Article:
Editor's Note: Lets hope that this evidence will put an end to the Seal Hunt and ban on seal trade!
Today, representatives of The Humane Society of the United States and Humane Society International return to court to refute charges relating to technical violations of Canada's Fisheries Act during the 2006 commercial seal hunt.
"Using objective scientific evidence—not human estimates—I will prove that my clients are completely innocent," said Clay Ruby, lawyer for the accused. "This was one of the most documented incidents ever with four different cameras catching exactly what happened that day. The video tapes have been reviewed by independent, world-renowned video experts and prove that these charges are completely unfounded and should be dropped."
In March 2006, the defendants were documenting the commercial seal hunt in the Gulf of St. Lawrence from small inflatable vessels, when authorities charged them with violating a required 10-metre barrier from seal hunters on the ice as a condition of their observation permits. The defense will introduce video evidence and testimony by internationally recognized video experts that will prove the defendants were well outside the barrier.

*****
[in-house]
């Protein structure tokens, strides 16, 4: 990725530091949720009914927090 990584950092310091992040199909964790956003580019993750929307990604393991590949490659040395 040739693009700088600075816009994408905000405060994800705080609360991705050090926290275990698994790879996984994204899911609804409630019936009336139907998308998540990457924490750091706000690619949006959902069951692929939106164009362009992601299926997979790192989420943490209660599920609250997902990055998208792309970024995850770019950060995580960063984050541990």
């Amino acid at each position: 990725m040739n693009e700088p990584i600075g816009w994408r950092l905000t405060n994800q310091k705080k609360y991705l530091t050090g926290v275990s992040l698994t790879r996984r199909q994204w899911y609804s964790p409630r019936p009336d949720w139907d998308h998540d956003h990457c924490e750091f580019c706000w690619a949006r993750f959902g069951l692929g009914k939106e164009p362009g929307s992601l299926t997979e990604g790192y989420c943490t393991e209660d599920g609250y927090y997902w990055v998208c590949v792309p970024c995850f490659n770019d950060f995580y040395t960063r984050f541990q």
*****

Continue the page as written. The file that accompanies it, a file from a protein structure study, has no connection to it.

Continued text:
The trial, which began in October 2007, was continued until today because after disclosure of expert testimony, the Crown requested an adjournment to review the video evidence.
Currently, an international spotlight is focused on Canada's commercial seal hunt as the European Union is poised to implement a complete ban on seal product trade, which could effectively end Canada's commercial hunt.
The defendants – Canadians Rebecca Aldworth and Andrew Plumbly, Americans Chad Sisneros and Pierre Grzybowski, and British citizen Mark Glover – were present on the ice floes to record the annual cruelty of the seal slaughter, providing video evidence of baby seals being clubbed and shot to concerned citizens around the world...
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